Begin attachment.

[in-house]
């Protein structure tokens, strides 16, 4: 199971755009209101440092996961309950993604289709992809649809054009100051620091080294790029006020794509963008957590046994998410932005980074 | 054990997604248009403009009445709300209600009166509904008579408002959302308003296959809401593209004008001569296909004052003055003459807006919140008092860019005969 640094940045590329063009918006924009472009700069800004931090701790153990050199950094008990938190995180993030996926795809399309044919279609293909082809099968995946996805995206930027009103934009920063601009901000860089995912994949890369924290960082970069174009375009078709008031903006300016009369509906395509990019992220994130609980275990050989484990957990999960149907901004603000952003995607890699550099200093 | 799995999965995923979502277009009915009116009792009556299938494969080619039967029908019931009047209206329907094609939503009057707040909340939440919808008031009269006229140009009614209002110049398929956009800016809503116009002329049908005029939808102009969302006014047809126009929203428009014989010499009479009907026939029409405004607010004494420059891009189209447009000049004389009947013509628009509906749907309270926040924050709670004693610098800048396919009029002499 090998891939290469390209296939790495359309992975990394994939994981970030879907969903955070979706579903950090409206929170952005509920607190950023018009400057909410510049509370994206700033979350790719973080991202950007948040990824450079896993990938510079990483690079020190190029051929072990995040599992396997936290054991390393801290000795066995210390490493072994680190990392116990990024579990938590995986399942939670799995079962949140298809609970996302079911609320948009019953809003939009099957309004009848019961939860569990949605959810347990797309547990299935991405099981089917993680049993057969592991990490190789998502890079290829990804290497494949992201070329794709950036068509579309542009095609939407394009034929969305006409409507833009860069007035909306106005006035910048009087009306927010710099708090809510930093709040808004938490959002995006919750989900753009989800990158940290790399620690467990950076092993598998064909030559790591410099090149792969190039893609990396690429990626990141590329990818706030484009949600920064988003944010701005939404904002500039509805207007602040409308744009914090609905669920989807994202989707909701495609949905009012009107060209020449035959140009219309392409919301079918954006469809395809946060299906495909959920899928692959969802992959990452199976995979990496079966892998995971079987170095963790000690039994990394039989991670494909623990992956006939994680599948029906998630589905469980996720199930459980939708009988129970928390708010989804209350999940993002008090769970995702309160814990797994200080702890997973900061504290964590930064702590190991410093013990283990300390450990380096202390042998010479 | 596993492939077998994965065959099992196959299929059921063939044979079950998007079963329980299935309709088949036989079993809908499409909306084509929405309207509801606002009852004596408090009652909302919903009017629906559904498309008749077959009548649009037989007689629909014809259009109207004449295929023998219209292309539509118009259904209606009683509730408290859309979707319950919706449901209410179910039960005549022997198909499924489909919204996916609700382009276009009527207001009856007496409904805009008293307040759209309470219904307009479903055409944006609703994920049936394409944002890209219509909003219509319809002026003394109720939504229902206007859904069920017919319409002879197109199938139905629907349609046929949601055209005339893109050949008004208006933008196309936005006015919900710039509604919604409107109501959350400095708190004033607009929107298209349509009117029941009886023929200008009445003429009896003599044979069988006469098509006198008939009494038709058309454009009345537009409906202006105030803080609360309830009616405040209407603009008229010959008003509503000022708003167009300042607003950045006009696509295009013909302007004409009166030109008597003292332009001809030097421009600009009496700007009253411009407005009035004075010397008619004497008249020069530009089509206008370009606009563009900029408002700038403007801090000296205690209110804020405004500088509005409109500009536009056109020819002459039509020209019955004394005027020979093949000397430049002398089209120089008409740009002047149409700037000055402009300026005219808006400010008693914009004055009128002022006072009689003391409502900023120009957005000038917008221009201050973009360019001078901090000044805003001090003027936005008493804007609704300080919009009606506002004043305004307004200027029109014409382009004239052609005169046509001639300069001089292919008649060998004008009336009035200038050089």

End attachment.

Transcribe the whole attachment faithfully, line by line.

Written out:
[in-house]
């Protein structure tokens, strides 16, 4: 199971755009209101440092996961309950993604289709992809649809054009100051620091080294790029006020794509963008957590046994998410932005980074 | 054990997604248009403009009445709300209600009166509904008579408002959302308003296959809401593209004008001569296909004052003055003459807006919140008092860019005969 640094940045590329063009918006924009472009700069800004931090701790153990050199950094008990938190995180993030996926795809399309044919279609293909082809099968995946996805995206930027009103934009920063601009901000860089995912994949890369924290960082970069174009375009078709008031903006300016009369509906395509990019992220994130609980275990050989484990957990999960149907901004603000952003995607890699550099200093 | 799995999965995923979502277009009915009116009792009556299938494969080619039967029908019931009047209206329907094609939503009057707040909340939440919808008031009269006229140009009614209002110049398929956009800016809503116009002329049908005029939808102009969302006014047809126009929203428009014989010499009479009907026939029409405004607010004494420059891009189209447009000049004389009947013509628009509906749907309270926040924050709670004693610098800048396919009029002499 090998891939290469390209296939790495359309992975990394994939994981970030879907969903955070979706579903950090409206929170952005509920607190950023018009400057909410510049509370994206700033979350790719973080991202950007948040990824450079896993990938510079990483690079020190190029051929072990995040599992396997936290054991390393801290000795066995210390490493072994680190990392116990990024579990938590995986399942939670799995079962949140298809609970996302079911609320948009019953809003939009099957309004009848019961939860569990949605959810347990797309547990299935991405099981089917993680049993057969592991990490190789998502890079290829990804290497494949992201070329794709950036068509579309542009095609939407394009034929969305006409409507833009860069007035909306106005006035910048009087009306927010710099708090809510930093709040808004938490959002995006919750989900753009989800990158940290790399620690467990950076092993598998064909030559790591410099090149792969190039893609990396690429990626990141590329990818706030484009949600920064988003944010701005939404904002500039509805207007602040409308744009914090609905669920989807994202989707909701495609949905009012009107060209020449035959140009219309392409919301079918954006469809395809946060299906495909959920899928692959969802992959990452199976995979990496079966892998995971079987170095963790000690039994990394039989991670494909623990992956006939994680599948029906998630589905469980996720199930459980939708009988129970928390708010989804209350999940993002008090769970995702309160814990797994200080702890997973900061504290964590930064702590190991410093013990283990300390450990380096202390042998010479 | 596993492939077998994965065959099992196959299929059921063939044979079950998007079963329980299935309709088949036989079993809908499409909306084509929405309207509801606002009852004596408090009652909302919903009017629906559904498309008749077959009548649009037989007689629909014809259009109207004449295929023998219209292309539509118009259904209606009683509730408290859309979707319950919706449901209410179910039960005549022997198909499924489909919204996916609700382009276009009527207001009856007496409904805009008293307040759209309470219904307009479903055409944006609703994920049936394409944002890209219509909003219509319809002026003394109720939504229902206007859904069920017919319409002879197109199938139905629907349609046929949601055209005339893109050949008004208006933008196309936005006015919900710039509604919604409107109501959350400095708190004033607009929107298209349509009117029941009886023929200008009445003429009896003599044979069988006469098509006198008939009494038709058309454009009345537009409906202006105030803080609360309830009616405040209407603009008229010959008003509503000022708003167009300042607003950045006009696509295009013909302007004409009166030109008597003292332009001809030097421009600009009496700007009253411009407005009035004075010397008619004497008249020069530009089509206008370009606009563009900029408002700038403007801090000296205690209110804020405004500088509005409109500009536009056109020819002459039509020209019955004394005027020979093949000397430049002398089209120089008409740009002047149409700037000055402009300026005219808006400010008693914009004055009128002022006072009689003391409502900023120009957005000038917008221009201050973009360019001078901090000044805003001090003027936005008493804007609704300080919009009606506002004043305004307004200027029109014409382009004239052609005169046509001639300069001089292919008649060998004008009336009035200038050089």